Things are moving quickly on the abortion battle in Texas. The U.S. Court of Appeals for the 5th Circuit ruled on Thursday that Texas could start enforcing draconian new abortion restrictions while the battle over the restrictions plays out in court. On Monday morning, the abortion providers in question, with lawyers from Planned Parenthood and the Center for Reproductive Rights, turned to the Supreme Court with an emergency application, asking for a temporary injunction against the law. If granted, this will allow clinics to keep providing services while various interests battle in court over the new Texas law requiring abortion doctors to have hospital admitting privileges, a medically unnecessary restriction that shut off abortion services at a confirmed nine clinics already.
It was a heartbreaking weekend for the clinics affected by the 5th Circuit's decision. Clinic employees across the state had to spend Friday and Saturday calling patients who had abortions scheduled to tell them that their appointments were canceled. Many women were unaware that their access was even in question, so there was a lot of crying and, according to a Planned Parenthood representative who spoke to Al Jazeera, one woman even showed up for her appointment, only to be turned away in tears.
Another woman, Marni Evans, in the video above, agreed to talk to the Texas Tribune about her struggle to get a legal abortion after having her appointment canceled less than a day before she was supposed to have the procedure. She will try again in Texas but has booked a flight to Seattle in case that falls through. "If this isn't an undue burden," Janet Crepps, a lawyer for the Center for Reproductive Rights explained to reporters Monday, "then there really isn't any protection for women in the state." If the Supreme Court decides to grant the injunction, echoing an earlier decision from District Judge Lee Yeakel, then these clinics will be able to return to providing abortions.
All this legal wrangling is kind of a pregame to the real fight over whether the Texas law will end up as permanent legislation. If the Supreme Court eventually weighs in on the law itself, there's a chance they could uphold it, creating a new era where anti-choice states simply pass a series of medically unnecessary regulations until they've squeezed legal abortion out of existence. If the court rules in favor of the injunction, that would suggest that Texas lawmakers have gone too far. If they let Texas start enforcing the law, that may be a signal they're open to making it easier for states to pass anti-abortion legislation. And other states are definitely paying attention.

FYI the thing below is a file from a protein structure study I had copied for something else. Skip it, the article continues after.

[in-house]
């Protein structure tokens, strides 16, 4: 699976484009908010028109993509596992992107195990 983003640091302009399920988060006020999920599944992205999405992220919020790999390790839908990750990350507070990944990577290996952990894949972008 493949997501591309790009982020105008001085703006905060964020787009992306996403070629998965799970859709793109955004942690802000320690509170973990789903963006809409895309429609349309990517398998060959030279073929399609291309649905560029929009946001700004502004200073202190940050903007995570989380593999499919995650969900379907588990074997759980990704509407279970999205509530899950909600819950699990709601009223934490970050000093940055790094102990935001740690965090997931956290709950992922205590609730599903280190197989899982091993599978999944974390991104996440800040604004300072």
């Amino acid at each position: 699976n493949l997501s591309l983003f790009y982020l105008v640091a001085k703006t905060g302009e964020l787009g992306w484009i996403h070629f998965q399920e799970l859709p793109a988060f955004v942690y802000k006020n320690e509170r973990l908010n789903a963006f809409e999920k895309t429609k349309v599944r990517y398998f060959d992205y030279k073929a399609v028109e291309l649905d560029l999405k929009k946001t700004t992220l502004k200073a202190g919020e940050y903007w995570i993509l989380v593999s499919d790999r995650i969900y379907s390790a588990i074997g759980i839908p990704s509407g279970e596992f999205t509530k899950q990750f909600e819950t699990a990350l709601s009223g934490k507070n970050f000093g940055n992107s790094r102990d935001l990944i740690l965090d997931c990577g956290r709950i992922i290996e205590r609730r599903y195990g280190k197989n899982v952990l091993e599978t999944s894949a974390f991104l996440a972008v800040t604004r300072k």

To eventually allow the Texas law to stand, the Supreme Court would have to ignore its own precedent in 1992, when the justices clearly decided that states cannot put "substantial obstacle in the path of a woman seeking an abortion before the fetus attains viability." Nancy Northup, the president of the Center for Reproductive Rights, explained further, saying that the pro-choice groups hope "the Supreme Court will straighten out that they never meant" for states to interpret that as "just free range on any kind of bogus restriction." It's very hard to deny that the new law presents a substantial burden when women are getting their abortion appointments canceled.
There's another reason to be optimistic. Monday morning, anti-choicers pushing the "regulate abortion out of existence" agenda received a major blow from the Supreme Court. SCOTUS changed its mind and decided not to consider a lower court ruling that found the state of Oklahoma's ban on medication abortions to be unconstitutional. As with Texas, Oklahoma's law is a transparent attempt to ban abortion on the thin pretext of passing a health regulation. While this is definitely not a pro-choice court, it may prove true that their unwillingness to overturn previous rulings will help the pro-choice movement to win in the end.